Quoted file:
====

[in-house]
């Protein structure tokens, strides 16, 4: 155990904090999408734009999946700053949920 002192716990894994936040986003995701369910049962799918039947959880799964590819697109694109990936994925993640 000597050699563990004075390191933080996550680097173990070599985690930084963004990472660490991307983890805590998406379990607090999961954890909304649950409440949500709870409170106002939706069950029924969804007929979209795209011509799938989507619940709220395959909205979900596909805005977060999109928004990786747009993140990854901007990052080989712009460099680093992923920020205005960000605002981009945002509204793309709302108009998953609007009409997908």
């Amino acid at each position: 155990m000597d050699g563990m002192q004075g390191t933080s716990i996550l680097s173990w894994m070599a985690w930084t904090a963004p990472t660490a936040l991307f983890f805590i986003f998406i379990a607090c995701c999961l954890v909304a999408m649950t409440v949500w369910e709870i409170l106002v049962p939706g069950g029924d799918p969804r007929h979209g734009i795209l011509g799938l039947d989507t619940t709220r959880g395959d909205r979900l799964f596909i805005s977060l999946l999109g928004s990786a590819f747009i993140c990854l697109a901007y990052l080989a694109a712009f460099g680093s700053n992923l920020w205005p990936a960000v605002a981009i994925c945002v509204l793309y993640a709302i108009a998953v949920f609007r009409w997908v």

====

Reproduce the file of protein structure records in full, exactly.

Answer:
[in-house]
């Protein structure tokens, strides 16, 4: 155990904090999408734009999946700053949920 002192716990894994936040986003995701369910049962799918039947959880799964590819697109694109990936994925993640 000597050699563990004075390191933080996550680097173990070599985690930084963004990472660490991307983890805590998406379990607090999961954890909304649950409440949500709870409170106002939706069950029924969804007929979209795209011509799938989507619940709220395959909205979900596909805005977060999109928004990786747009993140990854901007990052080989712009460099680093992923920020205005960000605002981009945002509204793309709302108009998953609007009409997908």
């Amino acid at each position: 155990m000597d050699g563990m002192q004075g390191t933080s716990i996550l680097s173990w894994m070599a985690w930084t904090a963004p990472t660490a936040l991307f983890f805590i986003f998406i379990a607090c995701c999961l954890v909304a999408m649950t409440v949500w369910e709870i409170l106002v049962p939706g069950g029924d799918p969804r007929h979209g734009i795209l011509g799938l039947d989507t619940t709220r959880g395959d909205r979900l799964f596909i805005s977060l999946l999109g928004s990786a590819f747009i993140c990854l697109a901007y990052l080989a694109a712009f460099g680093s700053n992923l920020w205005p990936a960000v605002a981009i994925c945002v509204l793309y993640a709302i108009a998953v949920f609007r009409w997908v």